Fertility studies in female childhood cancer survivors: selecting appropriate comparison groups

Mh van den Berg, E. van Dulmen-den Broeder, A. Overbeek, Cm Ronckers, W. van Dorp, Lc Kremer, Mm van den Heuvel-Eibrink, Ga Huizinga, Jj Loonen, Ab Versluys, D. Bresters, Cb Lambalk, Gjl Kaspers, Fe van Leeuwen

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Little information is available on the use of appropriate comparison groups for studies investigating late effects of childhood cancer. Two comparison groups in a nationwide study on reproductive function and ovarian reserve in female childhood cancer survivors were recruited (The Dutch Childhood Oncology Group Long-Term Effects After Childhood Cancer Cohort Study). Experiences of this process are reported. Two types of comparison groups were used: sisters of participating survivors and controls from the general population. A total of 352 out of 580 (61%) of the participating survivors who had a sister gave permission to invite them for the study. The participation rate of sisters was much higher than control participants from the general population (74% versus 21%, respectively), whereas considerably more effort was involved in recruiting controls from the general population. Participants in this group were significantly older and more highly educated than sister controls (P < 0.001 for both groups). No significant differences were observed between both types of comparison groups in several fertility-related characteristics, suggesting minimal bias owing to selective participation. Researchers setting up a study to investigate late effects among survivors of childhood cancer should carefully consider the advantages and disadvantages of using various types of comparison groups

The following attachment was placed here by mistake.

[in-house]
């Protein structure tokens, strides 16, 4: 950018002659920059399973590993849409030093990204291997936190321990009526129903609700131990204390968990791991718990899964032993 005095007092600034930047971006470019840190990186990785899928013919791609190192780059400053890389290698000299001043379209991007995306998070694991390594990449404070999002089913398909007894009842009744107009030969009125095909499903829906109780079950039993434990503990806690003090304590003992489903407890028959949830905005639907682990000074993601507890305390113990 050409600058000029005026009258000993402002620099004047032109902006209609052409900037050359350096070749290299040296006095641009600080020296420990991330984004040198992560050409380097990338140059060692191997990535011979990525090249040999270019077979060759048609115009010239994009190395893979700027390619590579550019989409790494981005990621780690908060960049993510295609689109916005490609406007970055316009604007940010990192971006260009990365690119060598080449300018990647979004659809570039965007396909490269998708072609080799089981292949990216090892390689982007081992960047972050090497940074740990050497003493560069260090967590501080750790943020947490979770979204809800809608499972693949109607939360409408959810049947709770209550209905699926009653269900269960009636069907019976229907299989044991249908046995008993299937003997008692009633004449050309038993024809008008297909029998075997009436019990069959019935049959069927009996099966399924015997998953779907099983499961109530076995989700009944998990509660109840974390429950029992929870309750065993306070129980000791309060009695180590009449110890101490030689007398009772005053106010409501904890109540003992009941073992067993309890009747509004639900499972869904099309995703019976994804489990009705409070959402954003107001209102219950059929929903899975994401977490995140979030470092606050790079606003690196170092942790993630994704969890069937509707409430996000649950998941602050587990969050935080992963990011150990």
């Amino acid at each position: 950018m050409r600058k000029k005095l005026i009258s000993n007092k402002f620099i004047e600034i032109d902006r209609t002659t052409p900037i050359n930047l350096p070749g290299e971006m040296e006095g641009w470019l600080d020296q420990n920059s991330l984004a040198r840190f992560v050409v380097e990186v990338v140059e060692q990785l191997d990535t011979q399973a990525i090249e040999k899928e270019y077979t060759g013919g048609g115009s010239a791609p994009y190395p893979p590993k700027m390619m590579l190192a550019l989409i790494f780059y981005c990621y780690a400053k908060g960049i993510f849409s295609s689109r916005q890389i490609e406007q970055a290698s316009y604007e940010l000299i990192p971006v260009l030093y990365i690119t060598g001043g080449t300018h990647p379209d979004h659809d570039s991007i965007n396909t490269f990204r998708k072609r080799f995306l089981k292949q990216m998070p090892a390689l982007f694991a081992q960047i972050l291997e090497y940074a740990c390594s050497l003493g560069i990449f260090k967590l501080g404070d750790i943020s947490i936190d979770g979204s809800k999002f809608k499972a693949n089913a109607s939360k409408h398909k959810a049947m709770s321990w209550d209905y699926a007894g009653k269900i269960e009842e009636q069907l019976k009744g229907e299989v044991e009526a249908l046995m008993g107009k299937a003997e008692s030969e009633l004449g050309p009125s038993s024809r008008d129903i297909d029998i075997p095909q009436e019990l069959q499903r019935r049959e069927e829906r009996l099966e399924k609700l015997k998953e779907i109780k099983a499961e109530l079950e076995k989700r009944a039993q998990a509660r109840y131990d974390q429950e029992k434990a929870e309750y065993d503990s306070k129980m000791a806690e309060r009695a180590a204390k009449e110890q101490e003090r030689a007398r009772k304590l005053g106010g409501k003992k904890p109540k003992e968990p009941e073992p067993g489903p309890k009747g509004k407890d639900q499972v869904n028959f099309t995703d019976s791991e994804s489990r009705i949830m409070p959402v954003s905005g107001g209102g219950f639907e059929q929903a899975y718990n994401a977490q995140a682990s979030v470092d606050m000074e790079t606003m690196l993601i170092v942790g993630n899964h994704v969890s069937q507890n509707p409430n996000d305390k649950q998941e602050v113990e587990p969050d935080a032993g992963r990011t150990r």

Original languageEnglish
Pages (from-to)352-361
JournalReproductive BioMedicine Online
Issue number3
Publication statusPublished - 2014

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